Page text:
College Fund Gala Held in Chicago

May 24th, 2015 | By | Category: Online TC News, Tribal College News, Web Exclusive
By Dina Horwedel

From left, Navajo Tech president Elmer Guy, Gerald Gipp, College Fund president Cheryl Crazy Bull, Jim Shanley, and American Indian Higher Education Consortium chair Cynthia Lindquist.

This past week, the American Indian College Fund celebrated its 25th Anniversary with a gala held in Chicago, Illinois, at the historic Drake Hotel. Two hundred attendees gathered to honor two of the College Fund’s founders and to benefit the organization’s mission to provide Native Americans with access to higher education.

Dr. Gerald Gipp (Hunkpapa Lakota) was one of the honorees. An enrolled member of the Standing Rock Sioux Tribe, Gipp devoted his career to American Indian education. He first served as a teacher, athletic coach, and school administrator in K-12 school systems in North Dakota, Montana, and South Dakota. He went on to work in higher education at Pennsylvania State University and Haskell Junior College, where he served as president. While there, he created the Haskell Foundation and helped the tribal college get recognition from the American Indian Higher Education Consortium (AIHEC). He continued his career in the policy realm as deputy assistant secretary for the Office of Indian Education in the Department of Education during the Carter administration. Gipp held several other posts, including branch chief for research and evaluation for the Office of Indian Education Programs at the Bureau of Indian Affairs, director for West Division for Program Operations for the Administration for Native Americans with the Department of Health and Human Services, executive director of the Intra-Departmental Council for Native American Affairs, and the National Science Foundation. Gipp also served as the executive director of the American Indian Higher Education Consortium from 2001-2008, and as interim executive director of the National Indian Education Association on two occasions.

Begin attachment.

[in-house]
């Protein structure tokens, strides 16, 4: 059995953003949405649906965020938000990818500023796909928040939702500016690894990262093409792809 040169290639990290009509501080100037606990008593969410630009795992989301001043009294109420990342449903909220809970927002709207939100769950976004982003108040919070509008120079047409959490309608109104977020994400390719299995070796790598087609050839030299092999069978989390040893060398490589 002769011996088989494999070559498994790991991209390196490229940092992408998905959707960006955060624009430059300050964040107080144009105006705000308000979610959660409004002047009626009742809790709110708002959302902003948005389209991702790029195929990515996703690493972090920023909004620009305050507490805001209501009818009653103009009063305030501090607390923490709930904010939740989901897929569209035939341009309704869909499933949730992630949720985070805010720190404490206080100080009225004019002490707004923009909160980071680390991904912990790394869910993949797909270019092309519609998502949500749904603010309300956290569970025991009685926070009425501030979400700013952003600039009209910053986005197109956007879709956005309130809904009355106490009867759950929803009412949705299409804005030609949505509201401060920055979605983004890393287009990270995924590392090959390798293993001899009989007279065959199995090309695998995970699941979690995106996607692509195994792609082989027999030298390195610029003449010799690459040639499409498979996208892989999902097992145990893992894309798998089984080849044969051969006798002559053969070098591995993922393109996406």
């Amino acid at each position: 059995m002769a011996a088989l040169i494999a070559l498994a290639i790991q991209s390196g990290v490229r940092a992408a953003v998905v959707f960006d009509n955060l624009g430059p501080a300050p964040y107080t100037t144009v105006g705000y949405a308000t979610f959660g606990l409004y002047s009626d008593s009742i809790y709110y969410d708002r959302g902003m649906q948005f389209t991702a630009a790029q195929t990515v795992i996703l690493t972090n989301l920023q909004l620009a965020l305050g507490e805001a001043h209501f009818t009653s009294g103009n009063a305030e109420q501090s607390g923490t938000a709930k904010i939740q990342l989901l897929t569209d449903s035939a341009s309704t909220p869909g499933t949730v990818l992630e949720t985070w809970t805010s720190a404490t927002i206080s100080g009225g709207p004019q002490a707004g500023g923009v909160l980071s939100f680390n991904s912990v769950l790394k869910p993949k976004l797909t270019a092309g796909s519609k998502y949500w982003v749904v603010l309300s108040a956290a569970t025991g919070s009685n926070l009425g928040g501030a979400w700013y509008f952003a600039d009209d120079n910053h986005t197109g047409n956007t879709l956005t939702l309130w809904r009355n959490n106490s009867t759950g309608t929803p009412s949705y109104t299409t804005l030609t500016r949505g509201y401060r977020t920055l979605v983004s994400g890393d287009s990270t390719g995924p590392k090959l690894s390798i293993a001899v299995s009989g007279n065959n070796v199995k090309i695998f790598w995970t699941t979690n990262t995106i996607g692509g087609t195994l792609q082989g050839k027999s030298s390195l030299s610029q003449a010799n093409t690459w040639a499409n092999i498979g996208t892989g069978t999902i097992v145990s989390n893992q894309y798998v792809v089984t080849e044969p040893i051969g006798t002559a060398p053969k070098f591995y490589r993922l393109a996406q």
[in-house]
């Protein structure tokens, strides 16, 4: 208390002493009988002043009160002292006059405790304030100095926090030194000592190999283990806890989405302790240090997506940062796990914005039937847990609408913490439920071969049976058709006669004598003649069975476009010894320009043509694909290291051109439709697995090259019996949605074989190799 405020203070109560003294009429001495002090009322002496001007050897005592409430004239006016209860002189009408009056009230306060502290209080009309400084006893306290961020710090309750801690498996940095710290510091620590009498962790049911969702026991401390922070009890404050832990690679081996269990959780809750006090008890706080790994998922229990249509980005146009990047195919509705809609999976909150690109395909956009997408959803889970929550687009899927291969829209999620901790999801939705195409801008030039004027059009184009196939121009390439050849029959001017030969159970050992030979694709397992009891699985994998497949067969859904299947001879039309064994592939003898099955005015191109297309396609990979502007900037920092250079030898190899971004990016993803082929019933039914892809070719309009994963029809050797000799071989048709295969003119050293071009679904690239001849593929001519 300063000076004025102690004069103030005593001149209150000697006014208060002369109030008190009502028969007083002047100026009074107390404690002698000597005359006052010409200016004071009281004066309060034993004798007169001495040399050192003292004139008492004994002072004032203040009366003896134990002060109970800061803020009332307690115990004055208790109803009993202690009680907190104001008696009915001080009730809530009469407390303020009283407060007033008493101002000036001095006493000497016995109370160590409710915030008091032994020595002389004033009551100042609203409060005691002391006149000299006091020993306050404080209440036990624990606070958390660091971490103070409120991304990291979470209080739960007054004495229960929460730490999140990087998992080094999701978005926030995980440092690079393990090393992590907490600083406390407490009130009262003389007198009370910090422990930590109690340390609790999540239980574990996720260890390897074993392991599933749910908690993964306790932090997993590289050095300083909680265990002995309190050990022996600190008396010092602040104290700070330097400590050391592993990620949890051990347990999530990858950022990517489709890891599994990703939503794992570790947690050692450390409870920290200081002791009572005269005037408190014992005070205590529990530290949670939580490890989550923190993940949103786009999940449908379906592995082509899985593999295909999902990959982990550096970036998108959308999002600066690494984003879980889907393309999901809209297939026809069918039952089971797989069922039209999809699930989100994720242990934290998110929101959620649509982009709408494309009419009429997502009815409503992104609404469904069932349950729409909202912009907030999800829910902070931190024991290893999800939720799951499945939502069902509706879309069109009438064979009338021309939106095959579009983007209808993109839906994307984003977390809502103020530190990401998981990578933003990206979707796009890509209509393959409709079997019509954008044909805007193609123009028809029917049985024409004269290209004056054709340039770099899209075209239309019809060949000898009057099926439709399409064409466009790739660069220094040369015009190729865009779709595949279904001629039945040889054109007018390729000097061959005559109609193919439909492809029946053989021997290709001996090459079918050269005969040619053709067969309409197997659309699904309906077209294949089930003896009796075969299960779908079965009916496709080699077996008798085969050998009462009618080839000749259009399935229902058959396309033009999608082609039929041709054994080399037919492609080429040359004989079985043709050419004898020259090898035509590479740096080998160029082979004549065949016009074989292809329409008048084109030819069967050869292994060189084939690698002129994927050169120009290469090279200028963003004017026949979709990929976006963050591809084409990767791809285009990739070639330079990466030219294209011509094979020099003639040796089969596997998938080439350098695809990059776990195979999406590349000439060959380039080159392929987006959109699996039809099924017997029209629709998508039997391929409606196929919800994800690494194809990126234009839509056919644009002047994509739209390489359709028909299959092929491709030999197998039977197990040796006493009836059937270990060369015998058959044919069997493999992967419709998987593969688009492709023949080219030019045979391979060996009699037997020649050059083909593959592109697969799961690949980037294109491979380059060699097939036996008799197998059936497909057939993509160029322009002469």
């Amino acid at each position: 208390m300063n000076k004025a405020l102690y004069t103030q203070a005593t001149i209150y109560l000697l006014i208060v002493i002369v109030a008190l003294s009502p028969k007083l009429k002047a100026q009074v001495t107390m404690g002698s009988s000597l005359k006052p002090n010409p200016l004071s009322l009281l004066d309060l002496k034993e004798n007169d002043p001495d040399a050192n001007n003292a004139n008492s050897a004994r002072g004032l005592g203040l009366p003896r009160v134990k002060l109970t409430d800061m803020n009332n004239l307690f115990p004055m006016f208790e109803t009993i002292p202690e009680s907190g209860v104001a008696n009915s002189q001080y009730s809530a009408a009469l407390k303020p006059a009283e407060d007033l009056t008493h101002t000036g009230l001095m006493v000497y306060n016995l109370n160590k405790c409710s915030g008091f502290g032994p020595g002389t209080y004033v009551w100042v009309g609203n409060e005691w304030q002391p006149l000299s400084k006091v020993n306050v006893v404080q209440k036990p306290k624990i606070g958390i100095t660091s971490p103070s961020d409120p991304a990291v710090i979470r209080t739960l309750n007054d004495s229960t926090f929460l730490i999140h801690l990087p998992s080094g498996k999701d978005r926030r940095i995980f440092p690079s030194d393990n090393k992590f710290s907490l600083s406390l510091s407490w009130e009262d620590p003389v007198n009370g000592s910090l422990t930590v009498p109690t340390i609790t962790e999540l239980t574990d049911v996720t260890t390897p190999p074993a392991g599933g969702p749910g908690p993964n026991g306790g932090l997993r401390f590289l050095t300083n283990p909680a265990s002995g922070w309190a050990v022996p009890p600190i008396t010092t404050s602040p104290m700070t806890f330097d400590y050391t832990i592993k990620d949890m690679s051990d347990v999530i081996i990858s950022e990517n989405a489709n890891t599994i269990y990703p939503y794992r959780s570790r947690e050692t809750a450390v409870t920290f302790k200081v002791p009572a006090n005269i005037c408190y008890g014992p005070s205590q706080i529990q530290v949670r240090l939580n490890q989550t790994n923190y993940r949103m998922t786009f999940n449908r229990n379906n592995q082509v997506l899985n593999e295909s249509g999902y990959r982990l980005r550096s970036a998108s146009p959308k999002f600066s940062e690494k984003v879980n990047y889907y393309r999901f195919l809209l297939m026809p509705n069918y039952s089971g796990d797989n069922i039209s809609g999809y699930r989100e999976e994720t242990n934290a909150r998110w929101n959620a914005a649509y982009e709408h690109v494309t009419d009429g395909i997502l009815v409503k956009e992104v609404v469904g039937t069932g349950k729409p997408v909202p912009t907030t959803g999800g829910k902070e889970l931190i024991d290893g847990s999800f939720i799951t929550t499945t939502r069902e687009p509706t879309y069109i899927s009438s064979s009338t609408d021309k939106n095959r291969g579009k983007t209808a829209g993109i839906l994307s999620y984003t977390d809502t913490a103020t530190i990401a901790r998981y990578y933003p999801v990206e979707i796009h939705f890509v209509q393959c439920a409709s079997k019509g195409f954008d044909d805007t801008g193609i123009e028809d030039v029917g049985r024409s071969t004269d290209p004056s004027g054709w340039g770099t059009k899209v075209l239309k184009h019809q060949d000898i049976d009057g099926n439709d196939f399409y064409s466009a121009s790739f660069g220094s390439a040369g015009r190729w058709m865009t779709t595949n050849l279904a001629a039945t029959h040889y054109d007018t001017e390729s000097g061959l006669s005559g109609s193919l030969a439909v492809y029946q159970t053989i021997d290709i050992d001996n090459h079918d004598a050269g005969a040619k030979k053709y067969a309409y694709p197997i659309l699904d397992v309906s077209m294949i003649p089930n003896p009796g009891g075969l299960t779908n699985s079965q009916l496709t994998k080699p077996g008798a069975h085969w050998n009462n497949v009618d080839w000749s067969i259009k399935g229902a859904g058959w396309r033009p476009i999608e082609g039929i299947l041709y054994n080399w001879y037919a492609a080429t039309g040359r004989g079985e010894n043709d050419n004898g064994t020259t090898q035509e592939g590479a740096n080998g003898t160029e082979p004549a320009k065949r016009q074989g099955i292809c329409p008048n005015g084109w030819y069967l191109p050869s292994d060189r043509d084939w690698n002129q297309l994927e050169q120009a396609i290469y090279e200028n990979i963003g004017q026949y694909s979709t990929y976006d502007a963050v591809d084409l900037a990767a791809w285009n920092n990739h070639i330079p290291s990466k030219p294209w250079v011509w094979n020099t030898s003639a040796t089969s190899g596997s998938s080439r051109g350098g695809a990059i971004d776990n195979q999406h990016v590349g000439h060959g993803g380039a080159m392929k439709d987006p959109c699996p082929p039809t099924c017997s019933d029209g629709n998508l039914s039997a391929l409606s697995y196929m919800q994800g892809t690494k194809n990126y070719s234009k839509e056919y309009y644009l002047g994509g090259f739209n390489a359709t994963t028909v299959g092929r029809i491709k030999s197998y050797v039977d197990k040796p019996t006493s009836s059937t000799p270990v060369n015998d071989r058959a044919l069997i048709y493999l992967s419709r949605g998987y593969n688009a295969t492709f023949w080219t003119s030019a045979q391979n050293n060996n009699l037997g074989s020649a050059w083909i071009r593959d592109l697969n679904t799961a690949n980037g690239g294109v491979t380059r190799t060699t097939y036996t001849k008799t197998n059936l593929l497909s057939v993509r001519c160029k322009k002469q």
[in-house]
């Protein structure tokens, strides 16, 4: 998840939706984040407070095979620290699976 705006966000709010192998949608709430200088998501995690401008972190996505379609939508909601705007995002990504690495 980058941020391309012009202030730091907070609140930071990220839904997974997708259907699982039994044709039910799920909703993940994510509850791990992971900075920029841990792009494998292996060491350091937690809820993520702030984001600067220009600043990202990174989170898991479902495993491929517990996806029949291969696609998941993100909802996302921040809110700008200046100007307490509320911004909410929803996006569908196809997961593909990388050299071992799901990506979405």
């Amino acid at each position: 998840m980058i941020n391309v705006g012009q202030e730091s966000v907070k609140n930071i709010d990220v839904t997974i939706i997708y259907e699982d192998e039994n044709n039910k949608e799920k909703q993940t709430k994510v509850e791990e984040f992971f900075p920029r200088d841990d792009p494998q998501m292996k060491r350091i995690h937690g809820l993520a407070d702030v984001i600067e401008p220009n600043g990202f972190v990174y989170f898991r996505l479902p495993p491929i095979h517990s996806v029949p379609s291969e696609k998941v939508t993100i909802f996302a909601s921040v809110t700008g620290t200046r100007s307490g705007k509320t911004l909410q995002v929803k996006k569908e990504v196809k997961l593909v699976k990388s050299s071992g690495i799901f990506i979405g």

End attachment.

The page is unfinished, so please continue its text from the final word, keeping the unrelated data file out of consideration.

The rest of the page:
Another honoree was Jim Shanley (Assiniboine). As one of the first members of the Fort Peck tribe in Montana to earn a college degree, Shanley helped blaze a trail at a time when little support existed for Indian college students. After serving a year in the military during the Vietnam conflict, he returned to school to complete his undergraduate degree. He eventually earned his doctorate in education administration from the University of North Dakota. Shanley tirelessly championed the work of the tribal colleges and is one of the founders of AIHEC. Several years after he earned his doctorate, he returned home to Poplar, Montana to lead Fort Peck Community College (FPCC), where he remained for the next 28 years. When he began his tenure, the tribal college consisted of one building, three degree programs, and 65 students. It was not yet accredited, nor was it even a candidate for accreditation. Funding was tight, and few community members understood the value of a college education. Today, the college has an average enrollment of 430 students, a growing campus, and offers a wide array of two-year programs.

In addition to honoring the College Fund’s founders, gala attendees enjoyed a silent auction featuring original and unique Native American art work and jewelry. The evening’s program was emceed by NBC5 television reporter LeeAnn Trotter and featured an appearance by student ambassador Miranda Perez (Menominee), who is attending the College of Menominee Nation in Wisconsin and plans to become a medical doctor.

Jim Belushi and the Sacred Hearts provided headline entertainment. As part of the program, the College Fund held a live auction for the opportunity to perform “Soul Man” with the band. Mr. Belushi spoke with the College Fund about his own support of higher education and the role it had in his life, stating, “Education is everything.” Belushi went on to offer words of advice for students today: “My advice to economically disadvantaged young people is there are opportunities right in front of you. It doesn’t cost anything to get experience. There are many programs out there including this very organization, the American Indian College Fund, to get you in the door, but you have to open the door. It can’t be done for you, you have to find the opportunities, you have to want it… Just get in the door to college and you may find someone or they may find you, but that magic can’t happen if you don’t take the risk. Just do it.”

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